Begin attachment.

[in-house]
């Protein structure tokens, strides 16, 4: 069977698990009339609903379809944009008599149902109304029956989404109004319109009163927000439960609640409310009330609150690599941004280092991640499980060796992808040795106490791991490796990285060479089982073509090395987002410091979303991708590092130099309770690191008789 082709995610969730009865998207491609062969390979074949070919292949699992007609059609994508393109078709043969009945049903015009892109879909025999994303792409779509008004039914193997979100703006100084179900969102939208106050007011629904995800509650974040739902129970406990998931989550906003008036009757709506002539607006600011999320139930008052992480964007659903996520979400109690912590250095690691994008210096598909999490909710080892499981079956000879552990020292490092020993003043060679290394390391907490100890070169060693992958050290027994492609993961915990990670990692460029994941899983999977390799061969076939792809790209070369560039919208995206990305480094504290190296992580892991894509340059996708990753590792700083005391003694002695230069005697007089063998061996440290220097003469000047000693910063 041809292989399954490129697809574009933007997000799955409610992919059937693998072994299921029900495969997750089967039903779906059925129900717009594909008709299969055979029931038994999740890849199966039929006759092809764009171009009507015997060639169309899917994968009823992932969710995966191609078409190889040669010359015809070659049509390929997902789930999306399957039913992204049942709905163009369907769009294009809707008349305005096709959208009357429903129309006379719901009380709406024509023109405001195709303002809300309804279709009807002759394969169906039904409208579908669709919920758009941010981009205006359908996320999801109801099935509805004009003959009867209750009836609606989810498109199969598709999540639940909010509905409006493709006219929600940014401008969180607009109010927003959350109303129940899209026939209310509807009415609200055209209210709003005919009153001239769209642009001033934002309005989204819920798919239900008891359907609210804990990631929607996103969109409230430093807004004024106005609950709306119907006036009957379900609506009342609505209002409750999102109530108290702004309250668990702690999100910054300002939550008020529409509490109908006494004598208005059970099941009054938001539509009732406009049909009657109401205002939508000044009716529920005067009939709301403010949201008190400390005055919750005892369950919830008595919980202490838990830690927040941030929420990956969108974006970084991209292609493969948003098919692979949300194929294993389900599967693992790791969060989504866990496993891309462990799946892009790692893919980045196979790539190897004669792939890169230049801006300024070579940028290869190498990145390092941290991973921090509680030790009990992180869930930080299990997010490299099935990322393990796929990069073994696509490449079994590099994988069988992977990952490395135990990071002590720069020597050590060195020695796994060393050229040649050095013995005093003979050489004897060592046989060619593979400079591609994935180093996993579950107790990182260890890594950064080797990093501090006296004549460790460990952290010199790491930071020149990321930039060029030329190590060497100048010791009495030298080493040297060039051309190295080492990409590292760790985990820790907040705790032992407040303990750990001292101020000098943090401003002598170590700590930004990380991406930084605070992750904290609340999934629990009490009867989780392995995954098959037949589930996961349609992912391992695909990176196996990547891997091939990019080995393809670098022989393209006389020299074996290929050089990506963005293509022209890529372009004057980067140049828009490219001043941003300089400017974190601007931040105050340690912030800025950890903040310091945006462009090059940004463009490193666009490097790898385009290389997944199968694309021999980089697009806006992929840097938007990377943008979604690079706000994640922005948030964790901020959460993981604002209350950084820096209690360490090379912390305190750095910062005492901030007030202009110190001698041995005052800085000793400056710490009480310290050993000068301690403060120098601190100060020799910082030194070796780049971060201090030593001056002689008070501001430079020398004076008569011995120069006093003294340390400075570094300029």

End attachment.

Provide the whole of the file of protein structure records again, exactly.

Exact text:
[in-house]
């Protein structure tokens, strides 16, 4: 069977698990009339609903379809944009008599149902109304029956989404109004319109009163927000439960609640409310009330609150690599941004280092991640499980060796992808040795106490791991490796990285060479089982073509090395987002410091979303991708590092130099309770690191008789 082709995610969730009865998207491609062969390979074949070919292949699992007609059609994508393109078709043969009945049903015009892109879909025999994303792409779509008004039914193997979100703006100084179900969102939208106050007011629904995800509650974040739902129970406990998931989550906003008036009757709506002539607006600011999320139930008052992480964007659903996520979400109690912590250095690691994008210096598909999490909710080892499981079956000879552990020292490092020993003043060679290394390391907490100890070169060693992958050290027994492609993961915990990670990692460029994941899983999977390799061969076939792809790209070369560039919208995206990305480094504290190296992580892991894509340059996708990753590792700083005391003694002695230069005697007089063998061996440290220097003469000047000693910063 041809292989399954490129697809574009933007997000799955409610992919059937693998072994299921029900495969997750089967039903779906059925129900717009594909008709299969055979029931038994999740890849199966039929006759092809764009171009009507015997060639169309899917994968009823992932969710995966191609078409190889040669010359015809070659049509390929997902789930999306399957039913992204049942709905163009369907769009294009809707008349305005096709959208009357429903129309006379719901009380709406024509023109405001195709303002809300309804279709009807002759394969169906039904409208579908669709919920758009941010981009205006359908996320999801109801099935509805004009003959009867209750009836609606989810498109199969598709999540639940909010509905409006493709006219929600940014401008969180607009109010927003959350109303129940899209026939209310509807009415609200055209209210709003005919009153001239769209642009001033934002309005989204819920798919239900008891359907609210804990990631929607996103969109409230430093807004004024106005609950709306119907006036009957379900609506009342609505209002409750999102109530108290702004309250668990702690999100910054300002939550008020529409509490109908006494004598208005059970099941009054938001539509009732406009049909009657109401205002939508000044009716529920005067009939709301403010949201008190400390005055919750005892369950919830008595919980202490838990830690927040941030929420990956969108974006970084991209292609493969948003098919692979949300194929294993389900599967693992790791969060989504866990496993891309462990799946892009790692893919980045196979790539190897004669792939890169230049801006300024070579940028290869190498990145390092941290991973921090509680030790009990992180869930930080299990997010490299099935990322393990796929990069073994696509490449079994590099994988069988992977990952490395135990990071002590720069020597050590060195020695796994060393050229040649050095013995005093003979050489004897060592046989060619593979400079591609994935180093996993579950107790990182260890890594950064080797990093501090006296004549460790460990952290010199790491930071020149990321930039060029030329190590060497100048010791009495030298080493040297060039051309190295080492990409590292760790985990820790907040705790032992407040303990750990001292101020000098943090401003002598170590700590930004990380991406930084605070992750904290609340999934629990009490009867989780392995995954098959037949589930996961349609992912391992695909990176196996990547891997091939990019080995393809670098022989393209006389020299074996290929050089990506963005293509022209890529372009004057980067140049828009490219001043941003300089400017974190601007931040105050340690912030800025950890903040310091945006462009090059940004463009490193666009490097790898385009290389997944199968694309021999980089697009806006992929840097938007990377943008979604690079706000994640922005948030964790901020959460993981604002209350950084820096209690360490090379912390305190750095910062005492901030007030202009110190001698041995005052800085000793400056710490009480310290050993000068301690403060120098601190100060020799910082030194070796780049971060201090030593001056002689008070501001430079020398004076008569011995120069006093003294340390400075570094300029």